Photo by Alyssa Ringler

Following in FriendsWithYou’s mission of  “spreading the positive message of Magic, Luck, and Friendship,” the entrance of the trendy Standard Hotel is transformed into a deeply tantalizing immersive environment. Through October 1st, guests, art aficionados, and all of those curious are welcomed to interact with the vibrant inflatable, which explodes with imagination and light; especially after dark. 

Photo by Alyssa Ringler

Each and everyone viewer of FriendsWithYou’s Light Cave will have an individual sensory experience to resonate within them. Come check out Light Cave at the Standard Hotel, 848 Washington Street, and discover your own personal connection to the magical piece.

Photo by Alyssa Ringler

By APF Intern Brittany Cutrone

02

Sep

Fashion Takes New York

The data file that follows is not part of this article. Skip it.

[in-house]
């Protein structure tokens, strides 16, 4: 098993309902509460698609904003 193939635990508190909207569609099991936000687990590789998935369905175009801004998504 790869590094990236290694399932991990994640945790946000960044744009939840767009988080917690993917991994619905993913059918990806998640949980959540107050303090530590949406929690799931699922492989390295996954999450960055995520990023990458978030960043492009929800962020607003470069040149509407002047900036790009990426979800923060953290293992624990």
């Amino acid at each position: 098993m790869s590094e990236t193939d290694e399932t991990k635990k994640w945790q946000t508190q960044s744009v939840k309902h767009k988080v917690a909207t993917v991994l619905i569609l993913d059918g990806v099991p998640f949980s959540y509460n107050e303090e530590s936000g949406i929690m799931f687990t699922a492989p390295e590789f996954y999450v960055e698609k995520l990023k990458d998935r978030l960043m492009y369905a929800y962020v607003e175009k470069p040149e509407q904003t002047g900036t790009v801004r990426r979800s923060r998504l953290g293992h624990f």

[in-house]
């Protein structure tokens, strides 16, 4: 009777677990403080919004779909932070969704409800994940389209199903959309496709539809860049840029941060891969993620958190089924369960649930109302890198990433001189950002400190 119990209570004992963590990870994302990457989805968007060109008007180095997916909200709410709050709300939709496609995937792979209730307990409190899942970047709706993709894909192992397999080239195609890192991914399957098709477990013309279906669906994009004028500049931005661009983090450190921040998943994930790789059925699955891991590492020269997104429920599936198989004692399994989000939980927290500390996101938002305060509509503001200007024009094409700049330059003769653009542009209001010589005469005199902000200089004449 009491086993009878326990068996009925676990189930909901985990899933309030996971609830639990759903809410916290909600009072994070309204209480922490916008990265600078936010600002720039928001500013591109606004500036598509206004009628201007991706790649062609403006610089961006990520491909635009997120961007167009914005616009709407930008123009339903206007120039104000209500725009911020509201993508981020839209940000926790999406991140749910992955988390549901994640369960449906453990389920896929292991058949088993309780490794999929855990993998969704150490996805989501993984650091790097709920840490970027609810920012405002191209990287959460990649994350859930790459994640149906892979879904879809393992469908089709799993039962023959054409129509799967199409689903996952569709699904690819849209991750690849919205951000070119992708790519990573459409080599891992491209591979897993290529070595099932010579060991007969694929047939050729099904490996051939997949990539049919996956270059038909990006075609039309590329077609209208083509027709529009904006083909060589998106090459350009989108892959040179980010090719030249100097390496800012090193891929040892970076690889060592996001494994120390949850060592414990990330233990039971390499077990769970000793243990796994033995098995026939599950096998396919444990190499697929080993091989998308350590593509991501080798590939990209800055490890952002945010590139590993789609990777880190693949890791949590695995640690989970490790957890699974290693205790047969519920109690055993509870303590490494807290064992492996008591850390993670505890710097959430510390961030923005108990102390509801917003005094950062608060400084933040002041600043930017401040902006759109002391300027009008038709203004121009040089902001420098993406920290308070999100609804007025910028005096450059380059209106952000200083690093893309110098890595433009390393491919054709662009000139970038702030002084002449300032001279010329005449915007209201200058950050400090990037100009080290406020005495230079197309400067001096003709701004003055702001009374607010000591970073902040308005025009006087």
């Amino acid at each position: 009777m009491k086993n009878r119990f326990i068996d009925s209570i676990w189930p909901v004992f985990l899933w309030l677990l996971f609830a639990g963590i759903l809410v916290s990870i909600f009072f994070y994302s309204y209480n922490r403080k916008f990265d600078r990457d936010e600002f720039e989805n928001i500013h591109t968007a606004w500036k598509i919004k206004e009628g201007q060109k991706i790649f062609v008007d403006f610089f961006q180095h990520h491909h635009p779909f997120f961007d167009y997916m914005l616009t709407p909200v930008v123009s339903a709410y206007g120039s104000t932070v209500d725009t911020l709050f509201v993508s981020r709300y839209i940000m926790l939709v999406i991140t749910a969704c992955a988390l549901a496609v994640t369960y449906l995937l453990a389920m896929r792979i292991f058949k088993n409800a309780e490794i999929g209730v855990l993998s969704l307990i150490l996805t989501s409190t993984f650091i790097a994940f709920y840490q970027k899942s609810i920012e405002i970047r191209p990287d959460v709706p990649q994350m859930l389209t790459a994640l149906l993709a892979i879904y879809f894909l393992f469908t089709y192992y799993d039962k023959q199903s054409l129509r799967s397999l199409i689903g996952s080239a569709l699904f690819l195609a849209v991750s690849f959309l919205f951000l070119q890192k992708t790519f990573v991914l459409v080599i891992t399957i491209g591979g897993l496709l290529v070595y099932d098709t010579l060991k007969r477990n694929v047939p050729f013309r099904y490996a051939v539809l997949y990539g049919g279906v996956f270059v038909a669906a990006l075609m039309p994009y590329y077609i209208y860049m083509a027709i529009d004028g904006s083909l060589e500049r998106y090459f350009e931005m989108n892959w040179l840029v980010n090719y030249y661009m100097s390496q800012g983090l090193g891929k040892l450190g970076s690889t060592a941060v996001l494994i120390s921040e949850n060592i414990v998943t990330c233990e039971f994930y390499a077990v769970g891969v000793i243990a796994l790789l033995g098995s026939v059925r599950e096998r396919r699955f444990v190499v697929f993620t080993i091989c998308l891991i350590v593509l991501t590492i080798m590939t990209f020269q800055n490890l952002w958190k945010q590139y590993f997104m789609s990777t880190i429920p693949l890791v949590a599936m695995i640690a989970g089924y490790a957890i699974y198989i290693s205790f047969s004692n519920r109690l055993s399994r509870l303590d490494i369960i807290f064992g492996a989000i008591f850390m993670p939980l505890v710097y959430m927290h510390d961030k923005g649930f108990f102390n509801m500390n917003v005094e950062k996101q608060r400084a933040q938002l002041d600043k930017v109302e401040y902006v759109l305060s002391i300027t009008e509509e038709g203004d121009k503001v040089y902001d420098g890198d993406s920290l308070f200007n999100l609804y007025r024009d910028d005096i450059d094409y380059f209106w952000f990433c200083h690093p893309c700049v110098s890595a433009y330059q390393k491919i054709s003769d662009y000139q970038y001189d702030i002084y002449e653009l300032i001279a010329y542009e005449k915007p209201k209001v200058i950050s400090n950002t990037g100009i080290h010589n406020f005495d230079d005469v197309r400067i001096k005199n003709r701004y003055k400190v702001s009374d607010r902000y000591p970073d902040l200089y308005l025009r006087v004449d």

As fashion week quickly approaches, the Art Production Fund office is in full swing.  From runway shows, collection previews, extravagant after parties; and in no time our calendars become jammed packed. But that does not mean we get to neglect the flourishing art world that is full of incredible openings this week. From fruitful design museums exhibiting the best of New York’s creativity in fashion and design to the out-of-this world high heel collection going on display at the Brooklyn Museum, New York City is completely about fashion this week.  Fashion takes over New York!

 As a design junkie, I am madly addicted to The Museum of Arts and Design. Recently I visited their Biennial that shines light upon the flourishing art community that New York City has to offer. There is no lack of innovation, precision, and originality in this show which illuminates why New York is one of the top creative hubs of the world. All forms of cultural expression are on display, from fashion to culinary, which perfectly manifests who New York City really is.  Keep an eye out for the fashion at “NYC Makers: The MAD Biennial” which runs through October 12th, so catch this show before it is too late.